Practically right after we hit the "submit" button on our post about the increasingly diverse demands faced by today's CIOs, we saw an article on Australian IT about CIOs who leave their companies for what many see as an intriguing opportunity to work for a tech vendor.
Such a career move can provide the proverbial "win-win" for both parties, notes the article, with the vendor gaining a valuable insider view from someone who has been there and the former tech exec getting a fresh challenge and chance to utilize their hard-earned knowledge.
The general manager of an Australian recruitment firm says that joining a vendor team might mean a pay cut for CIOs from large companies but a raise for execs from smaller firms, especially those earning less than $250,000 (U.S. $204,250) a year.
While CIOs and vendor sales folks have traditionally been "180 degrees apart," says another recruitment expert quoted in the article, "...now they are moving much closer together."
Among the "new" CIO skills that are highly desirable in a vendor environment are relationship management, staff recruitment and management of outsourcing deals, says an executive from a third recruitment firm.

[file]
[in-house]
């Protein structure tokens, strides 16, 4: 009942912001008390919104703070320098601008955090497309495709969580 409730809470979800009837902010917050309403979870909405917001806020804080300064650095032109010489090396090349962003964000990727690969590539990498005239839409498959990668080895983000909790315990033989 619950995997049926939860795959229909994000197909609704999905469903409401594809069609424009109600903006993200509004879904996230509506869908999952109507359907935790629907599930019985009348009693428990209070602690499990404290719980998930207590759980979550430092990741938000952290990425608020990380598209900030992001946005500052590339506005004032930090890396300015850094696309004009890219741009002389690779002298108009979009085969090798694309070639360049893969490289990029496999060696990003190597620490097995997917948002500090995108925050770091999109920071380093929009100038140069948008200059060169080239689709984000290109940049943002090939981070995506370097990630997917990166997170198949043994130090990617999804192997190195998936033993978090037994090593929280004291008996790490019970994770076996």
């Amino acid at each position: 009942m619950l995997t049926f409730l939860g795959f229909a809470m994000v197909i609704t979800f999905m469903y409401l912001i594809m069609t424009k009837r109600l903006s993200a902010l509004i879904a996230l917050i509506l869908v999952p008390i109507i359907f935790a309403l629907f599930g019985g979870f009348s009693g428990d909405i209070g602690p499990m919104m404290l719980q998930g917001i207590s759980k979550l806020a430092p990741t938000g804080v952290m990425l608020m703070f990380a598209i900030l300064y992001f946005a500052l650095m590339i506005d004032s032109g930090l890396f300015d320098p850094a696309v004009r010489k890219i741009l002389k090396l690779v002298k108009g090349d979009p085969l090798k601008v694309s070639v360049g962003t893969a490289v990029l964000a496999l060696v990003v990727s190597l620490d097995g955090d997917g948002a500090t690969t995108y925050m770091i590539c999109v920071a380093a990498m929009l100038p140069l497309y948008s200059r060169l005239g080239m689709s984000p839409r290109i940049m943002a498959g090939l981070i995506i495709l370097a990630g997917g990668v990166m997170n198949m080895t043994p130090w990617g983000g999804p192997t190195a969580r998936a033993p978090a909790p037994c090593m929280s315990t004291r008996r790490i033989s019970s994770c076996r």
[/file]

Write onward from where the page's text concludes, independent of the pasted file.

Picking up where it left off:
A former Credit Suisse First Boston CIO, who now manages a business division for a vendor, says he welcomed the chance to "be at the front end of the business rather than the back end."
He downplays the difficulty of a transition to a sales role, noting that firsthand experience with vendor pitches helped him learn the best and worst sales techniques. The biggest cultural shift, he says, is learning that "you really can't upset anybody."
A program director at Satyam Computer Services, who formerly worked in the IT department of Qantas, also expects to see more movement from the supplier side to jobs at customer firms. Indeed, a Forrester Research analyst encourages CIOs to consider recruiting folks from vendor firms. Other often-overlooked sources of tech talent include private contractors and university faculties.